Research in Action: Towards healthy, equitable and sustainable food systems

Originally published in The Chronicle Journal on Wednesday, April 3, 2024


An examination of the food systems in Thunder Bay and area has shone a light on the challenges as well as the opportunities of developing a healthy and equitable food system. While the Thunder Bay + Area Community Food System Report Card provided a snapshot of the situation over the last few years, the project's lead researcher sees it as another step in an effort to increase awareness and attract broader public interest on an issue that hits so close to home.

Dr. Charles Levkoe

“I think of the report as within the Thunder Bay region's food systems,” says Dr. Charles Levkoe, an associate professor in Lakehead University's department of health sciences. “It's a pretty central document and I hope in a year or two it will be as relevant as it is today.”

an ongoing project that is not done and finished. It's consistently in motion, informing a lot of the work that is happening 

An analysis on the region's food systems first came out in 2015. Levkoe was able to partner with the Thunder Bay + Area Food Strategy (TBAFS) for a follow-up thanks to a grant from the Social Sciences and Humanities Research Council and local donations. The resulting 79-page report was unveiled in 2023, tracking changes across seven major “pillars” or categories, including food access; forest and freshwater foods; infrastructure; and urban agriculture. (The report is available online at

“It provides a means to monitor trends and changing realities in our food system,” explains TBAFS co-ordinator Sarah Siska. “This data empowers us, as a community, to collectively determine actionable change, strengths we can build on, and areas for improvement. Highlighting successful regional initiatives shows us what is possible, setting an example for those interested in nurturing positive social, ecological and economic change in our food systems and beyond.”

Siska originally joined the project as a student. Her duties included copy editing, draft reviewing and helping with promotion through social media and community presentations. She received a master of Environmental Studies degree last summer. Having worked with TBAFS as an intern in 2022-23, she moved into the co-ordinator position in September.

The inaugural report card from 2015 was the foundation for this latest effort, bringing community members and organizations together to discuss the food system in Thunder Bay and surrounding municipalities, what it looks like and the challenges it faces. Along with drawing on data from various government sources, Levkoe and his partners also knocked on doors to gather basic information, for example, how many community gardens are out there.

Maliheh GhorbankhaniMaliheh Ghorbankhani was also involved in the project. As a master's student, she helped update the qualitative and quantitative data. And as part of her thesis research, she delved into the report's outcomes and interviewed both the participants and the users of the report card.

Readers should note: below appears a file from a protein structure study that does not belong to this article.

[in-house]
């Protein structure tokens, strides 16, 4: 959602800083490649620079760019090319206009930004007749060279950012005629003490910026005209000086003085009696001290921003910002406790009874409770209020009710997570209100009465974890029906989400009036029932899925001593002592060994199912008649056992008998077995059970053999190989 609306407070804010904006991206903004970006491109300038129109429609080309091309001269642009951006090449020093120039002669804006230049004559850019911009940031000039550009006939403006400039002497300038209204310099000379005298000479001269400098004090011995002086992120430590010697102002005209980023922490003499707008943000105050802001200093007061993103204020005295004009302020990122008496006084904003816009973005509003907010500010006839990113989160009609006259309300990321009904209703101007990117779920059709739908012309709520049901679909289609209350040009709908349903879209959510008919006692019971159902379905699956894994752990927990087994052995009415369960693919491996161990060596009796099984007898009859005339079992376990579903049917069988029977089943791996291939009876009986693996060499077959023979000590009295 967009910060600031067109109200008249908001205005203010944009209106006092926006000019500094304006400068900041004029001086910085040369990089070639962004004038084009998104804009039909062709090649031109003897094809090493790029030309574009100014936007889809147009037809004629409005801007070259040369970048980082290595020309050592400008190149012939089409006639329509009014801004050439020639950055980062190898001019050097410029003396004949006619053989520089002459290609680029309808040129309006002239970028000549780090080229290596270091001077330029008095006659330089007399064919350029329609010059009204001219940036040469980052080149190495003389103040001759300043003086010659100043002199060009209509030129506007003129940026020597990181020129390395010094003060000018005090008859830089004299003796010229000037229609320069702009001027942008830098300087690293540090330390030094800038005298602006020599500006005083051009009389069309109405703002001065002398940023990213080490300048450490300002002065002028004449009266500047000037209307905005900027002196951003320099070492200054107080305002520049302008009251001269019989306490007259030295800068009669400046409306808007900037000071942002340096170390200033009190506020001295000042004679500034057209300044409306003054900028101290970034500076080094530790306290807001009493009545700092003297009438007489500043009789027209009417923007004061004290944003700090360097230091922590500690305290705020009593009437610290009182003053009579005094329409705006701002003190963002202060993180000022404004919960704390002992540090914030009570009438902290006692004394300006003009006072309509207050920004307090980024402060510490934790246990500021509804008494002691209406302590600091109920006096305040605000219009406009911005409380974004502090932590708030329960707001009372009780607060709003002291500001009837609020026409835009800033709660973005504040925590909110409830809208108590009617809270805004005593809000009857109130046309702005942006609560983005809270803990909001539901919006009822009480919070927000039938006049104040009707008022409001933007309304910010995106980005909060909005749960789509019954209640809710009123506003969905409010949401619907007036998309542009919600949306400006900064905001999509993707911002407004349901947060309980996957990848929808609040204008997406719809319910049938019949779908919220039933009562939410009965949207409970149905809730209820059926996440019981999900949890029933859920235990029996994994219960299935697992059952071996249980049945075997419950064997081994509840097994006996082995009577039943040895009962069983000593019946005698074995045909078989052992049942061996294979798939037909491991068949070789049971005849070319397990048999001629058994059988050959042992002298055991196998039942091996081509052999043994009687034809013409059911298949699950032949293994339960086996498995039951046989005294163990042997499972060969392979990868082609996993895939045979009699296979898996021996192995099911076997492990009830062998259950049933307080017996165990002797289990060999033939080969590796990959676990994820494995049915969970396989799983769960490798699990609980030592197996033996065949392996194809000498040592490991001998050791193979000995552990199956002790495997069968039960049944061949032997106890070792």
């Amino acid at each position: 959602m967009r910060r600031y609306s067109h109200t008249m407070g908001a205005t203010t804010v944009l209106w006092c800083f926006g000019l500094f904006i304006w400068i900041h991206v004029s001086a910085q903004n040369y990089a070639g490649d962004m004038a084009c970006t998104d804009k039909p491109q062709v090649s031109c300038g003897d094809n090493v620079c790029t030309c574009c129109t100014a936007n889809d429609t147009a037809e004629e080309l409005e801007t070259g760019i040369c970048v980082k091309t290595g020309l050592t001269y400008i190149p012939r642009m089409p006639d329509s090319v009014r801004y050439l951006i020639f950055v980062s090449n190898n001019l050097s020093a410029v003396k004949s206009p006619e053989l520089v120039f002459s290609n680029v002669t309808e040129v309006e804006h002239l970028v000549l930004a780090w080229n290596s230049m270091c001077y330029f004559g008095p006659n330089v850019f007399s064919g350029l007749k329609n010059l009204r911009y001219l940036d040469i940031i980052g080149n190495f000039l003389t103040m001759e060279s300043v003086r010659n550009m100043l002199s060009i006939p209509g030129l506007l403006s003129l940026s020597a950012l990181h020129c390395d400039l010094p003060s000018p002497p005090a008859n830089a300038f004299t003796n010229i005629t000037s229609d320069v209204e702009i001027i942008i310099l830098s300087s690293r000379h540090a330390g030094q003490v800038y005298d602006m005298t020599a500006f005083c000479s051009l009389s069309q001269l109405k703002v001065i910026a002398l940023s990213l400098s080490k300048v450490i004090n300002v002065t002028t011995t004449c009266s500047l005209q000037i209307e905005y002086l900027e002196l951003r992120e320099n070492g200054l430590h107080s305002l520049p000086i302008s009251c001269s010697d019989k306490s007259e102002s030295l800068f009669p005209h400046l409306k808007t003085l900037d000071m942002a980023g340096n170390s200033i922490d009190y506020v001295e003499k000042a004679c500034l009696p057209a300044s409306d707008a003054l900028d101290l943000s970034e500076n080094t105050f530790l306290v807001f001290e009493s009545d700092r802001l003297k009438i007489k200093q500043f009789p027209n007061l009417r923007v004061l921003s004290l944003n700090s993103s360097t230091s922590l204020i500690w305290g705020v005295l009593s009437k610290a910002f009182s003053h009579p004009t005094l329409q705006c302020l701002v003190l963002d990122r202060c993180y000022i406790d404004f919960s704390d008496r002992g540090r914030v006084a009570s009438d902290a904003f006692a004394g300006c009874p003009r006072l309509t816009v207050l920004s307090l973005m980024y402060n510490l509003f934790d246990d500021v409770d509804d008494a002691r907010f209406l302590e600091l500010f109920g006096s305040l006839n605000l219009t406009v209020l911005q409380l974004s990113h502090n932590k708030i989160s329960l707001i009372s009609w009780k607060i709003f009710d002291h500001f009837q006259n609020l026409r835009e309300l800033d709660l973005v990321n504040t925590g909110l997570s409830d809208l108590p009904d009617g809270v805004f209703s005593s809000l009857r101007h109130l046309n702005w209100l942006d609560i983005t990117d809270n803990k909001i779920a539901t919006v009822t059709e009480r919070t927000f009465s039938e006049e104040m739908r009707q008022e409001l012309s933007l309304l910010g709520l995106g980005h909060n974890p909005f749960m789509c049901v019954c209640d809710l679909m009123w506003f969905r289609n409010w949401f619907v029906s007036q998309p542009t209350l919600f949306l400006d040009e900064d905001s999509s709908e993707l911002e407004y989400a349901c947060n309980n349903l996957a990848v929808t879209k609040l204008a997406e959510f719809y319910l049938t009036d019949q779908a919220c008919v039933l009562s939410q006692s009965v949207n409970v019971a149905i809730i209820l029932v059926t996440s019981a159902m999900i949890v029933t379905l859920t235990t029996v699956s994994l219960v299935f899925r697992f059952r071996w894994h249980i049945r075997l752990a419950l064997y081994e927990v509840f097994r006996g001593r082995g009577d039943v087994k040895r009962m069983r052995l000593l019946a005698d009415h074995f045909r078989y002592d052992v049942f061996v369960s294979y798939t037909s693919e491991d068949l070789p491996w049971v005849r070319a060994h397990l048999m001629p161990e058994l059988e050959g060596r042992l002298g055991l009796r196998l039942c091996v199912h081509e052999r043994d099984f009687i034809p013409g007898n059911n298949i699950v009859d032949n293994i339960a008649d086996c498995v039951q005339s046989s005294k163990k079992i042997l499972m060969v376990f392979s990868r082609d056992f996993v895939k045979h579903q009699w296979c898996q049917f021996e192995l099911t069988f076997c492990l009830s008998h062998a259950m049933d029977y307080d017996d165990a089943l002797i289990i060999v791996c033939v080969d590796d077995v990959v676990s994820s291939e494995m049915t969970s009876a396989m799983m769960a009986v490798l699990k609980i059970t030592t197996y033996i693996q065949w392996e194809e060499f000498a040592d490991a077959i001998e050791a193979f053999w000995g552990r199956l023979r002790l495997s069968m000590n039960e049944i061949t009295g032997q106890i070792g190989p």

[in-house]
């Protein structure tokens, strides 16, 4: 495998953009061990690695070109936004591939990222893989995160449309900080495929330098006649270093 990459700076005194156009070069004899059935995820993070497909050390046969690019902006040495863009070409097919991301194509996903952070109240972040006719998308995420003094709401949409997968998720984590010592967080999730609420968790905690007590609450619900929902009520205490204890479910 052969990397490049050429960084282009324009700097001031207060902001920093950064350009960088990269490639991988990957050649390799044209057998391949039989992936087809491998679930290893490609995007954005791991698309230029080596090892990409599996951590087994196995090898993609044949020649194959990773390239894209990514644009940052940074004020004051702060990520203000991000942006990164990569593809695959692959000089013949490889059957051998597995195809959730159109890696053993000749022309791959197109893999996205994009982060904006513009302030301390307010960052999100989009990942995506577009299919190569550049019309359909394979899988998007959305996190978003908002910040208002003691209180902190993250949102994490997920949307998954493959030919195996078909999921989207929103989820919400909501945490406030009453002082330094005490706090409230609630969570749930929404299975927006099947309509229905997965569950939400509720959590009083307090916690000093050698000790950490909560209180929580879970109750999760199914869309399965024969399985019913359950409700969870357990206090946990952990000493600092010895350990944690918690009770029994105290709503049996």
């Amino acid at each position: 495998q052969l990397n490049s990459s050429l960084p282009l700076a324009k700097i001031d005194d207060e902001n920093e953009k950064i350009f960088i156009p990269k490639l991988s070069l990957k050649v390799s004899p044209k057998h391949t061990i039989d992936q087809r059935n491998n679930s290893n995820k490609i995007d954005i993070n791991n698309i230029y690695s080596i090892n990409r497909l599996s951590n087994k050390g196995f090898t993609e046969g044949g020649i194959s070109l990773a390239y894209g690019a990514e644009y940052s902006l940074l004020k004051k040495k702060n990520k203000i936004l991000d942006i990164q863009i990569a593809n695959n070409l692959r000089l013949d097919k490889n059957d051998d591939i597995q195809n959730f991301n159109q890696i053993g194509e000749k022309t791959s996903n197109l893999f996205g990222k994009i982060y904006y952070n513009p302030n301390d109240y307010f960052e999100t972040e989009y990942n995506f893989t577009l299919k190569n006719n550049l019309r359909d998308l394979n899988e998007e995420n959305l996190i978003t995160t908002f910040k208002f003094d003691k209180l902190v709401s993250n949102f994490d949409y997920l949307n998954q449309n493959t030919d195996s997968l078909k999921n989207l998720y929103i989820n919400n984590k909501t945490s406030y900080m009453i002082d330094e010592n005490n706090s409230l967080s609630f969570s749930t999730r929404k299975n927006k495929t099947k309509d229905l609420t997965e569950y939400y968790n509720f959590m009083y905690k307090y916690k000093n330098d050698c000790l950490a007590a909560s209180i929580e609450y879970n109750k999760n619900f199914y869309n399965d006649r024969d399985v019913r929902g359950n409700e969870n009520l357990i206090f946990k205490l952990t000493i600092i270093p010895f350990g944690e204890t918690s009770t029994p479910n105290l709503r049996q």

One of the most important conclusions she drew from this work is the role played by different organizations and the diverse perspectives they bring to the table.

“This inclusivity is crucial not only for comprehensively understanding different elements of a food system but also for fostering networks and advocating for more extensive transformations,” Ghorbankhani says.

With a degree in agriculture from Tehran University in Iran, Ghorbankhani's interest in agroecology and sustainable food systems brought her to Thunder Bay for further study.

“I was inspired to work on the Canadian food system, and the report card is a great resource for learning about what is happening in Northern food systems,” says Ghorbankhani, who graduated in January with a master's degree in forestry.

Along with a broad-based look at the food systems in the region, the online report card also features videos of different projects.

“That was something people really wanted to see -- not just the numbers or how much food insecurity is there in Thunder Bay,” says Levkoe, who is also the Canada Research Chair in Equitable and Sustainable Food Systems and director of the Sustainable Food Systems Lab at Lakehead University. “They wanted to see stories of organizations and groups that are actually trying to address some of this stuff.

“Part of what the report card does is show these things are connected. We can't look at them in isolation.”

The report card is meant to be interactive, allowing users to engage with different elements, whether statistics or stories.

“If people have questions, if they want to understand what's going on, the report card is meant to be a one-stop shop to be able to share,” Levkoe says. “The goal is to actually do something about it, not just say 'Oh, look, Thunder Bay has a very high food insecurity rate.' It's to actually use those numbers to do something. Which is why it's an ongoing project, not one-and-done. We want to keep updating it, learning how people are responding to the information, and try to make it even better.”

Levkoe hopes the TBAFS will release a report card every five years and that other cities will undertake a similar initiative.

Research in Action highlights the work of Lakehead University in various fields of research.


Photo of article published in The Chronicle Journal